let's talk about implants

i work in a lab that has mostly specialized in biologically inert non-fouling surfaces. basically, implants that don't need a workover every handful of years, and no need for blood thinners... i'm talking no rejection implants. 
silicone is only good for some things and PEG/etc is no good, we all know that.

implants of any decent size usually require these things (cleaning / thinners) due to platelet / stuff attachment to their surfaces as the body tires to de-integrate with them.

do we have any chemists here? can anyone do click chemistry or ATRP grafting? if so, i have some interesting things for you guys to try out in your next implant attempt...


  • I'm an amateur everything. My interest is perked, please expound (in layman's terms if you will, with perhaps some links to the nitty gritty once I've got a grip on it)
  • Several of us here are interested in better bioproofing methods for implants, especially those that can be applied outside a fully equipped lab. Please post your ideas here about what's available yet within the skillset of an amateur.

    Anything requiring greater process control than this would probably need to be jobbed out to a facility that applies such coatings. If you know of any grinder friendly facilities willing to do this for a reasonable price, please pass the word on about that too.

  • most implants work best if the polymer coating is grafted on instead of spray coated on. this means that the surface of the object is functionalized so that molecular structures can be grown right onto the surface.
    here's a review paper for anyone that interested :

    however, i do know someone who is working on creating a spray coating that can be applied with an airbrush and works better (and is safer) than PEG. this may be a bit more in line with what people are looking for. it's... never been tested inside people though. rats and oceans only so far (the ocean being a highly organic filled saline environment, like our bodies). it's only been applied to flat surfaces. i could talk talk with him about coating something with edges.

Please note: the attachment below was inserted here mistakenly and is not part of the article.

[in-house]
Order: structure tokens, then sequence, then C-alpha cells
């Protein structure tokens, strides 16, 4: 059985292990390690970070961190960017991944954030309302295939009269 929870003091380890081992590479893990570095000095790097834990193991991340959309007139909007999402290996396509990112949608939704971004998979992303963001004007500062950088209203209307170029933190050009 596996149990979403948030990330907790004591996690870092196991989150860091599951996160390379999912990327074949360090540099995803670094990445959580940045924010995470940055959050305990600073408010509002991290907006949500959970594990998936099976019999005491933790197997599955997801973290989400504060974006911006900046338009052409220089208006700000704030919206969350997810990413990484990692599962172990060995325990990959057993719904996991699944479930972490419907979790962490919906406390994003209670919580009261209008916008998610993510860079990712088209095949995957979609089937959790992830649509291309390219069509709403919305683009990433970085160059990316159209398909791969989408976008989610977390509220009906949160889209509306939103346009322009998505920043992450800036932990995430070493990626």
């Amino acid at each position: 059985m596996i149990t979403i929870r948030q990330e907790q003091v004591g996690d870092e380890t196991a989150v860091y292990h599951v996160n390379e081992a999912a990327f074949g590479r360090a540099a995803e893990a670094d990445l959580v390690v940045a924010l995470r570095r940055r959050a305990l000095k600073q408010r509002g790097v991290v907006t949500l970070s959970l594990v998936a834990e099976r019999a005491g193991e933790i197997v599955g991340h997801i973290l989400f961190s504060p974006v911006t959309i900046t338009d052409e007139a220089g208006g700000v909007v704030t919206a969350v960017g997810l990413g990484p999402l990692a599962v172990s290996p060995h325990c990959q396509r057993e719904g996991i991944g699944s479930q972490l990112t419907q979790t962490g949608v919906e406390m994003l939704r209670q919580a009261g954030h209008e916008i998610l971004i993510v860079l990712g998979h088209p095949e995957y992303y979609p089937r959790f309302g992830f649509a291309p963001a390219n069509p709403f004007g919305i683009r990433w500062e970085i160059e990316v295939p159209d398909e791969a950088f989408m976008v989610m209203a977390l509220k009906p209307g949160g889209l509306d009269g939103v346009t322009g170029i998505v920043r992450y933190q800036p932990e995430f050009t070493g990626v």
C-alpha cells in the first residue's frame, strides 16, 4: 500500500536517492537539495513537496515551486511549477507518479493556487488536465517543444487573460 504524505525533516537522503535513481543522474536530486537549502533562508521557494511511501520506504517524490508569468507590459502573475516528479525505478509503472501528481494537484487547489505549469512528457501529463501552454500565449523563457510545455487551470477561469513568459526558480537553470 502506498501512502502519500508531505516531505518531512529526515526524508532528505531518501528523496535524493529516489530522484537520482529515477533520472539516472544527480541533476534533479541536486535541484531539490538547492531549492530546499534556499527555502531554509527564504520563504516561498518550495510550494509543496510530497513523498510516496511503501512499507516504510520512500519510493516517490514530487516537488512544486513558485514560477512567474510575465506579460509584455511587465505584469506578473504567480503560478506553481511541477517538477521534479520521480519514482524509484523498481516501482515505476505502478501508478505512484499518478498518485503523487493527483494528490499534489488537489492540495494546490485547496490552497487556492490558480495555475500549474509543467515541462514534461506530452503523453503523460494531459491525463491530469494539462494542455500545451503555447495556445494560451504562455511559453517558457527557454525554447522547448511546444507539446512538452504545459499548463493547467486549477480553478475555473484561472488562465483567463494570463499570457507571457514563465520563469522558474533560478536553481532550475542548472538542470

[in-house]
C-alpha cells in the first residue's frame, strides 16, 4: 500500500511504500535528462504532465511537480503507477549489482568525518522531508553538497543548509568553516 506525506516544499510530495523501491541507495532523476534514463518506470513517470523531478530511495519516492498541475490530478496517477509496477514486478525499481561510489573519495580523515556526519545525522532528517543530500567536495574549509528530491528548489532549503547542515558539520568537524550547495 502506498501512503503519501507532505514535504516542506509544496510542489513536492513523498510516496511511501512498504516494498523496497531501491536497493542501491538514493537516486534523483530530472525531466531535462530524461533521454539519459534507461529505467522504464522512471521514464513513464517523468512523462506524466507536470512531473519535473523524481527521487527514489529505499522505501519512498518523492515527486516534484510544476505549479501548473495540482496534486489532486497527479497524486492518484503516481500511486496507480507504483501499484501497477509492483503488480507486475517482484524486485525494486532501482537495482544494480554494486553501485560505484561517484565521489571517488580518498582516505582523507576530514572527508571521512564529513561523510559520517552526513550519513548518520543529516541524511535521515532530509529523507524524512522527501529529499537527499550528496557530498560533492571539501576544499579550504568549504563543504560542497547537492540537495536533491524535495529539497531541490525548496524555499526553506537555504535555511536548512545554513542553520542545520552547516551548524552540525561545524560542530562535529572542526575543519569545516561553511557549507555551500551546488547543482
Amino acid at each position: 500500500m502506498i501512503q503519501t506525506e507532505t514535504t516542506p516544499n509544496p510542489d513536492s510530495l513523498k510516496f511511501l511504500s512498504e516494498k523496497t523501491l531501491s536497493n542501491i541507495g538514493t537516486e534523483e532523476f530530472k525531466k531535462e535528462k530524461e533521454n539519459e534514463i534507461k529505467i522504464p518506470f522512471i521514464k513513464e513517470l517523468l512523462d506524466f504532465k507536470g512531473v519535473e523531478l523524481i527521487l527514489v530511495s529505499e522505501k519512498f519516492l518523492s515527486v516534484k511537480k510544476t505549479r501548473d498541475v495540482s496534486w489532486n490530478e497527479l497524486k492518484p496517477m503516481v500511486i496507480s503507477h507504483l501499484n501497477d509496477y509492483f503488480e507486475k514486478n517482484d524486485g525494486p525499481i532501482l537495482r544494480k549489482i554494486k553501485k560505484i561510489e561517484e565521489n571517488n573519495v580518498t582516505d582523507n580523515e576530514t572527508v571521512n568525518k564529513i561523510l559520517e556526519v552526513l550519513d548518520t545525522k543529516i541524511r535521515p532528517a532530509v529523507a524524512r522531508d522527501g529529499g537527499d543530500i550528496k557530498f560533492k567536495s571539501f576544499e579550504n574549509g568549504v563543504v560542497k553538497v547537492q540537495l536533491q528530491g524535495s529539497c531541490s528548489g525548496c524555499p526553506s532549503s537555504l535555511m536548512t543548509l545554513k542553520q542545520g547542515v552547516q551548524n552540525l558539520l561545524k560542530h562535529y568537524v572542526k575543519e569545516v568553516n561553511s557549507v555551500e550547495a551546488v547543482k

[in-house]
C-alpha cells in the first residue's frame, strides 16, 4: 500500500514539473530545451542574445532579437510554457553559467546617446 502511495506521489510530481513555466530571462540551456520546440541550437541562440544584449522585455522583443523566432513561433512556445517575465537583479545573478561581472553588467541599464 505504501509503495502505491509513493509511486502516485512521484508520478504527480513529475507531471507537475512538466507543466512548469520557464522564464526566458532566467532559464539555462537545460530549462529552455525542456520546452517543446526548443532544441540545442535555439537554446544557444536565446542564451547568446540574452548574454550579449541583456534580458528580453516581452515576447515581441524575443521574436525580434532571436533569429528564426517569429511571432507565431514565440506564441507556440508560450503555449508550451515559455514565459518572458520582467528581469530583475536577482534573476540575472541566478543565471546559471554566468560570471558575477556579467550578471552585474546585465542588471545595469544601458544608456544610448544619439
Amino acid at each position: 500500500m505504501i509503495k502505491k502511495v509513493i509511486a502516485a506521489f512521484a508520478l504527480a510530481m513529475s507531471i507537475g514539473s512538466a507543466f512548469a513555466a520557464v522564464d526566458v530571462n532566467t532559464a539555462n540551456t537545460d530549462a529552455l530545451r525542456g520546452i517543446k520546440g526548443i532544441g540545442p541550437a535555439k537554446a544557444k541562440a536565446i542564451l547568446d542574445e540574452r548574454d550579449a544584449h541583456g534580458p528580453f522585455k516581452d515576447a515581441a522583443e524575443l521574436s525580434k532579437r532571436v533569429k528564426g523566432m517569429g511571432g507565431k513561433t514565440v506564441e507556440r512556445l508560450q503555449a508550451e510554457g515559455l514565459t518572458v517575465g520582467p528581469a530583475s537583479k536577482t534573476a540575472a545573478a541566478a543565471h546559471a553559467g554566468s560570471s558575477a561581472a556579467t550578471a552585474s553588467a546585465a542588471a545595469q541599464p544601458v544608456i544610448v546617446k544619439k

any suggestions on things to try coating?
  • @glims: Coat some small electronics, a lot of people here (myself included) are pretty interested in the idea of having implanted bluetooth, wifi, etc.

    Bonus points galore if you can find, and coat, a bluetooth headset (or other small audio receiver) that also has built-in wireless/inductive charging. That would be a godsend to the community.
  • we'll start w/ some random electronics just as proof of concept. if it can coat calculator guts then it can coat any analogous surface.

    i found an inductive wireless charge receiver patch for about 10 bucks. if anyone wants to strip down a bluetooth device, attach the patch and then have it "goo'd", i'm down. lets go with the proof of concept first tho and just glom some random bits.